Wilson asks the Court to dismiss the § 2241 Petition because Strouse failed to exhaust his administrative remedies. As the exhaustion of administrative remedies is an affirmative defense, Wilson bears the burden of pleading and proving lack of exhaustion. Jones v. Bock , 549 U.S. 199, 216 (2007). In support of his argument, Wilson submitted the declaration of Cornelia J. Coll, a Paralegal Specialist at the Federal Correctional Complex in Butner, North Carolina. (Mem. Law Supp. Mot. Summ. J. Ex. 1 ("Coll Decl."), ECF No. 32-1.) Additionally, Wilson submitted summaries of Strouse's various Administrative Remedy Requests (Coll. Decl. Attach. 5) and, inter alia, the Discipline Hearing Officer ("DHO") Report for the charge that resulted in Strouse's loss of Good Conduct Time (Coll Decl. Attach. 4, ECF No. 32-2 at 18-20 (as paginated by the Court's CM/ECF docketing system).) Strouse responded by submitting an unsworn memorandum (ECF No. 51). See United States v. White , 366 F.3d 291, 300 (4th Cir. 2004) (observing that unsworn argument in a memorandum fails to constitute admissible evidence). Additionally, Strouse attached a host of correspondence to his memorandum which has little to no relevance to the issue of whether he exhausted his administrative remedies. In light of the foregoing principles and submissions, the facts set forth below are established for purposes of the Motion for Summary Judgment.

II. SUMMARY OF PERTINENT FACTS

A. Strouse's Conviction Of An Institutional Offense

"On June 26, 2012, Incident Report Number 2319891 was filed, charging Mr. Strouse with the Code 219A prohibited act of Attempted Stealing." (Coll. Decl. ¶ 8 (citations omitted).) On July 10, 2012, a DHO conducted a hearing on Incident Report Number 2319891. (Id. ¶ 11 (citation omitted).) The DHO found Strouse not guilty of Attempted Stealing, but found Strouse guilty of the institutional offense of Possession of Anything Not Authorized. (Id. (citation omitted); Coll Decl. Attach. 4, ECF No. 32-2, at 19 (as paginated by the Court's CM/ECF docketing system).) The DHO sanctioned Strouse by, inter alia, forfeiting fourteen (14) days of Strouse's Good Conduct Time. (Coll Decl. Attach. 4, ECF No. 32-2, at 20 (as paginated by the Court's CM/ECF docketing system).)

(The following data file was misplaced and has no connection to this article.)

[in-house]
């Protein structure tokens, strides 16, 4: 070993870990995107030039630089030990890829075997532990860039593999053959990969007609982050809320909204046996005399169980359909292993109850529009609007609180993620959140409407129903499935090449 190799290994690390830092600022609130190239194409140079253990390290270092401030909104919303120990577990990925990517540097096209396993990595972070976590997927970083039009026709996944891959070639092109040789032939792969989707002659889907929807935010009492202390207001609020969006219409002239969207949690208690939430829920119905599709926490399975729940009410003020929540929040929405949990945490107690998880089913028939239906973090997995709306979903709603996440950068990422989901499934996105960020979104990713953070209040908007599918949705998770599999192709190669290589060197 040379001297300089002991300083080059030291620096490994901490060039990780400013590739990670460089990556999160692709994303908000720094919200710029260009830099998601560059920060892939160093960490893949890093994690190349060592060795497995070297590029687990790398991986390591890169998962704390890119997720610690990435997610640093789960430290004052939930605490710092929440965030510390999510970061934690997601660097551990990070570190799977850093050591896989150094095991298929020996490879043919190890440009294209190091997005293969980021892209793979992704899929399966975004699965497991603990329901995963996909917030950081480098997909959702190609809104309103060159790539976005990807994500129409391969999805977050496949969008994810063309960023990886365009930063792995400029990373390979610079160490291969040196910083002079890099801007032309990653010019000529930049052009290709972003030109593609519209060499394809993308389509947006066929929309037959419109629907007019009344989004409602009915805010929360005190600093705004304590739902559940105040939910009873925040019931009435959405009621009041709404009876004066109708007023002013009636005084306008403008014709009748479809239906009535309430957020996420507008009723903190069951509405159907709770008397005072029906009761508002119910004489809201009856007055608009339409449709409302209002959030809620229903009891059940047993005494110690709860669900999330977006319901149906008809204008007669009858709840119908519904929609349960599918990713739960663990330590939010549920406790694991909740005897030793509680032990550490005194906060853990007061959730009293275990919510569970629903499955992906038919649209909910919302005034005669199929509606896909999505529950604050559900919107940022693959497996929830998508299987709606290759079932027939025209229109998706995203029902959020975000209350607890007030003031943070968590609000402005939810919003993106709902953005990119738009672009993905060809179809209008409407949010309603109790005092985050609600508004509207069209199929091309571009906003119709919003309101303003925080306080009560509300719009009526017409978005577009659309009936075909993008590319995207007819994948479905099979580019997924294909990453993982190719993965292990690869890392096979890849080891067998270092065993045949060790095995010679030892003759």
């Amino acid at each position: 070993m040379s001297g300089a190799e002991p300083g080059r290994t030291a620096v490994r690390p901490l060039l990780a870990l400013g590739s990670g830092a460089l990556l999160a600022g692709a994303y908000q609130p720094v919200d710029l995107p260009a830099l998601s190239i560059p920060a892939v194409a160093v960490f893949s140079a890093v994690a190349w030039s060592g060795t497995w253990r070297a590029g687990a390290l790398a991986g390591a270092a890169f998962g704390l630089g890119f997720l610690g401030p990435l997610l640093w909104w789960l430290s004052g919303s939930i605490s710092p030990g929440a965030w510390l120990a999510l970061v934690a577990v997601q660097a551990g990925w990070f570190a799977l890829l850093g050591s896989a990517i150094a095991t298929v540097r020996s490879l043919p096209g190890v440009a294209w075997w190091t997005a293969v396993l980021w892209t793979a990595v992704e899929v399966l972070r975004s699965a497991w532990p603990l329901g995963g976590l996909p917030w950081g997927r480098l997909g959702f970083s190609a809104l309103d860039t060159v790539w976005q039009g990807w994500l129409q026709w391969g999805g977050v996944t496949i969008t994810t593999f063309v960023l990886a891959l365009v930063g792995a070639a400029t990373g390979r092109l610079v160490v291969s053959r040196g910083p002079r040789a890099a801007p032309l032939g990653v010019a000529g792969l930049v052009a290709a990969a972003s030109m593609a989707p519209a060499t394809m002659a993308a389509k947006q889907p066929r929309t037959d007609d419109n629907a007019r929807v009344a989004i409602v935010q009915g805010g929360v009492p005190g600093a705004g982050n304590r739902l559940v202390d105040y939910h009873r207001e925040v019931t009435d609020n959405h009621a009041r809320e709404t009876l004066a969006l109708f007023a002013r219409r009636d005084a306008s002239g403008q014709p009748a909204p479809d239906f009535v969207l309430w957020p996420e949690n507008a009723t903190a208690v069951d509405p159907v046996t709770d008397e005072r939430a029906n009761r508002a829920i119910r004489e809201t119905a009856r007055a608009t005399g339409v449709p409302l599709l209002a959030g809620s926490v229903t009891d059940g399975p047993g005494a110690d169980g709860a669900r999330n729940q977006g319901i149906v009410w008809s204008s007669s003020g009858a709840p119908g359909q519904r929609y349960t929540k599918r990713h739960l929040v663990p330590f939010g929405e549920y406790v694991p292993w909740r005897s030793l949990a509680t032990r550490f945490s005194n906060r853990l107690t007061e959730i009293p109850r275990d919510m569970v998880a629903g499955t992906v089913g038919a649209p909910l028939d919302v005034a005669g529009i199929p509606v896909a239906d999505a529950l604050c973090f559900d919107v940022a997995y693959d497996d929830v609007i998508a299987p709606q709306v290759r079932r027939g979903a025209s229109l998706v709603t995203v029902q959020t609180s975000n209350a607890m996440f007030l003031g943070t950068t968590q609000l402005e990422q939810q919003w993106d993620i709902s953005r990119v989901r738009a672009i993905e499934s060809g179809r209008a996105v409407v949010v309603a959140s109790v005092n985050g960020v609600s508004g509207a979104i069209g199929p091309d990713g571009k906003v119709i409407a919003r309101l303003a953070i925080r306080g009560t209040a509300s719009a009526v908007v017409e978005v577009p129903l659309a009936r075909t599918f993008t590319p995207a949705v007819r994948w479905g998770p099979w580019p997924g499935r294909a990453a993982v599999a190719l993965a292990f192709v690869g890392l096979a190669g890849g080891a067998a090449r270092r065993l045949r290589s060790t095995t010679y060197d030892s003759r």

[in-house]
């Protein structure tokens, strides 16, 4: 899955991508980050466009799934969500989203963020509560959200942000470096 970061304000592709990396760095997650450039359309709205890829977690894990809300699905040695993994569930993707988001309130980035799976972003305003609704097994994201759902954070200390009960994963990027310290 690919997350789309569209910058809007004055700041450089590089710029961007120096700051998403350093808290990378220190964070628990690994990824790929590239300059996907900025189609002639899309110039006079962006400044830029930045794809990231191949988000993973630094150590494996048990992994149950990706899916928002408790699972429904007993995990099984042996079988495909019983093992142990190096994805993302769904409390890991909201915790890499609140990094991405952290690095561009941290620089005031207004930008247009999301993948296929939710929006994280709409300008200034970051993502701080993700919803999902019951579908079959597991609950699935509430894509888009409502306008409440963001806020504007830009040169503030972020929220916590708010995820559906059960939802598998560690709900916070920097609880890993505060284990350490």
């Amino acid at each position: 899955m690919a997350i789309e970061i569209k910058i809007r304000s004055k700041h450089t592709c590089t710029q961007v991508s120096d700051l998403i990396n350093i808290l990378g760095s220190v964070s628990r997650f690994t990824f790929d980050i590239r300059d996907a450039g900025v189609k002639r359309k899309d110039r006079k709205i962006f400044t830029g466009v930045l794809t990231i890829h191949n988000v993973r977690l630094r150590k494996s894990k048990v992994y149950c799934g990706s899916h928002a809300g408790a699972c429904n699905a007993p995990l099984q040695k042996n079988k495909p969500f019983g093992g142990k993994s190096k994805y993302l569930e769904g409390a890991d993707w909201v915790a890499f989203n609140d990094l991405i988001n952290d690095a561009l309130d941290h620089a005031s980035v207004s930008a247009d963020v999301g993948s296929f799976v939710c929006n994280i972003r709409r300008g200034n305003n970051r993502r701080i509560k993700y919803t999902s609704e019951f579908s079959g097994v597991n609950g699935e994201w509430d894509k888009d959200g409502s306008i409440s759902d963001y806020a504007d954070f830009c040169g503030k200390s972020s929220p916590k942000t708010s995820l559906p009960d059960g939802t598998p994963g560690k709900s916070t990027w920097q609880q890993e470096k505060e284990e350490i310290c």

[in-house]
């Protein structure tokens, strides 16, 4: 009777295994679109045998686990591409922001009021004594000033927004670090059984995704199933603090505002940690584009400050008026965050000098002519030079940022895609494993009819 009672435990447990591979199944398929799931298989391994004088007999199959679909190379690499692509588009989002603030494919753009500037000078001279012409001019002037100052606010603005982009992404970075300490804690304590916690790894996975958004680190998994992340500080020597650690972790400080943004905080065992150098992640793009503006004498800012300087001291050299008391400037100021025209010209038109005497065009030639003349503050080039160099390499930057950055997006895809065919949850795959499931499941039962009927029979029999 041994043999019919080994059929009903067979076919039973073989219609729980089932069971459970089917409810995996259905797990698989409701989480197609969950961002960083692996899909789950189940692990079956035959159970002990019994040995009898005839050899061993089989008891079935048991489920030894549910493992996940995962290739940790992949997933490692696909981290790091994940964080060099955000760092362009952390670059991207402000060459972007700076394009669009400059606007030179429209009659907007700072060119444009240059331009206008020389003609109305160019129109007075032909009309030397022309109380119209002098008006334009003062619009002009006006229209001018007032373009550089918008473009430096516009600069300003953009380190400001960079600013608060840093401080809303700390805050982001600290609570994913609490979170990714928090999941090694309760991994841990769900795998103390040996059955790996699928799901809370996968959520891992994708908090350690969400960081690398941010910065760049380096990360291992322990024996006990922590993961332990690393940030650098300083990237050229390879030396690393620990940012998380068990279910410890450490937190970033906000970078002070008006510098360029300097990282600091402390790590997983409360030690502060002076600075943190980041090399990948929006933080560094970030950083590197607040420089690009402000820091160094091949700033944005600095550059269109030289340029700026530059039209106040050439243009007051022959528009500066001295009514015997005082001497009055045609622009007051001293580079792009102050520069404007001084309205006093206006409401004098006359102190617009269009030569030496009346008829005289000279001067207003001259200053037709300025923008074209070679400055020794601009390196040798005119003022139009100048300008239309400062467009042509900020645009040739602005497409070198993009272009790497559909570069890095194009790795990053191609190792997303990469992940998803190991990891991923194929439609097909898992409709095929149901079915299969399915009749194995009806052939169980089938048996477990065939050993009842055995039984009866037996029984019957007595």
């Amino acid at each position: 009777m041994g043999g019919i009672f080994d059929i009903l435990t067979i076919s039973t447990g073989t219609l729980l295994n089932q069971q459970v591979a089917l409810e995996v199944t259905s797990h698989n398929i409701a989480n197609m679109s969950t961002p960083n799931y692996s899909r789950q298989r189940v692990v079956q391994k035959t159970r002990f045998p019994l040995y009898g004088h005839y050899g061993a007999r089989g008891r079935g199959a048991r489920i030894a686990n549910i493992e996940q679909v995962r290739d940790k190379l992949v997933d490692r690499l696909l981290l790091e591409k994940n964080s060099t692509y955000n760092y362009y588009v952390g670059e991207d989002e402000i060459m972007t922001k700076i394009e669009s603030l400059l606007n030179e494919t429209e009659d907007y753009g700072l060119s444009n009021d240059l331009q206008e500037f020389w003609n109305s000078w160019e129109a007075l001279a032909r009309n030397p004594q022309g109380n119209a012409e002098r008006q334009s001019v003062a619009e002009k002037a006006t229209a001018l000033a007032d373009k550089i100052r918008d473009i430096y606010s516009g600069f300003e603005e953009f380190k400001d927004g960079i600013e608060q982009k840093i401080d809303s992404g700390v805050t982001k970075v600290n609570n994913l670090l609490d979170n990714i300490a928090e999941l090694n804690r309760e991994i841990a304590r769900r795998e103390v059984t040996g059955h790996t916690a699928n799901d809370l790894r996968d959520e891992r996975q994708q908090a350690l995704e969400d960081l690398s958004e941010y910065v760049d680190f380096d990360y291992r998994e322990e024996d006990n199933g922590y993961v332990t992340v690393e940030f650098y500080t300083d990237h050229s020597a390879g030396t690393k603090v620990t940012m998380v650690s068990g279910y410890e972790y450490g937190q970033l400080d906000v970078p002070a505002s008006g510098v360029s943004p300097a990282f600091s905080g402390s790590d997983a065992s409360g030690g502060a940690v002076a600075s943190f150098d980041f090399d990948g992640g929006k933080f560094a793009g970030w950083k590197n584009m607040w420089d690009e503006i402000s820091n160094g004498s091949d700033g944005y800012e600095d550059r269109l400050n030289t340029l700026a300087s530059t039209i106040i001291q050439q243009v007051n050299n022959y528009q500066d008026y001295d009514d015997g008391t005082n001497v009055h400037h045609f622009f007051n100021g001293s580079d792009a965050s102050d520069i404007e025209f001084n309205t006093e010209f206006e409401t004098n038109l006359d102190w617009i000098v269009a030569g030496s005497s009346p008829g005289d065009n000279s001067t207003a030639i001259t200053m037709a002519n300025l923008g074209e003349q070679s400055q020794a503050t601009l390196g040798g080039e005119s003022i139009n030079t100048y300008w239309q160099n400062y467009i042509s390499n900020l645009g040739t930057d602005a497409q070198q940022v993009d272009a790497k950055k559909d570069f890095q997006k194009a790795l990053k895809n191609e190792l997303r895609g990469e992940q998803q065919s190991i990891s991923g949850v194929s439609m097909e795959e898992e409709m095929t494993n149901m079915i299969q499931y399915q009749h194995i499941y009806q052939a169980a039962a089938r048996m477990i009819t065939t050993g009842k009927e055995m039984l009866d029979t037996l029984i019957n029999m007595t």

On September 12, 2012, the BOP provided Strouse with a copy of the DHO's Report for Incident Report Number 2319891 (hereinafter "the DHO Report"). (Id.)

B. BOP's Grievance Procedure

The BOP manages an Administrative Remedy Program "to allow an inmate to seek formal review of an issue relating to any aspect of his/her own confinement." 28 C.F.R. § 542.10(a). Generally, a federal prisoner exhausts administrative remedies by first attempting to resolve the matter informally. See 28 C.F.R. § 542.13(a). If informal resolution is unsuccessful, the inmate must then submit "a formal written Administrative Remedy Request, on the appropriate form (BP-9), " 28 C.F.R. § 542.14(a), at his place of incarceration. See 28 C.F.R. § 542.14(d). "An inmate who is not satisfied with the Warden's response may submit an Appeal on the appropriate form (BP-10) to the appropriate Regional Director within 20 calendar days of the date the Warden signed the response." 28 C.F.R. 542.15(a).

However, an inmate, such as Strouse, who wishes to challenge the decision of DHO, does not file a BP-9 at his or her place of incarceration. See 28 C.F.R. § 542.14(d)(2). "DHO appeals shall be submitted initially to the Regional Director for the region where the inmate is currently located, " id., and shall be filed on a BP-10 form. See 28 C.F.R. § 542.15(b)(1). Appeals to the Regional Director must be accompanied by a copy of the response the inmate received at the institutional level that he or she wishes to appeal. 28 C.F.R. § 542.15(b)(1). "For DHO... appeals, each separate incident report number must be appealed on a separate form." 28 C.F.R. § 542.14(c)(2).

"An inmate who is not satisfied with the Regional Director's response may submit an Appeal on the appropriate form (BP-11) to the General Counsel within 30 calendar days of the date the Regional Director signed the response." 28 C.F.R. § 542.15(a). "An inmate may not raise in an Appeal issues not raised in the lower level filings. An inmate may not combine Appeals of separate lower level responses (different case numbers) into a single Appeal." 28 C.F.R. § 542.15(b)(2).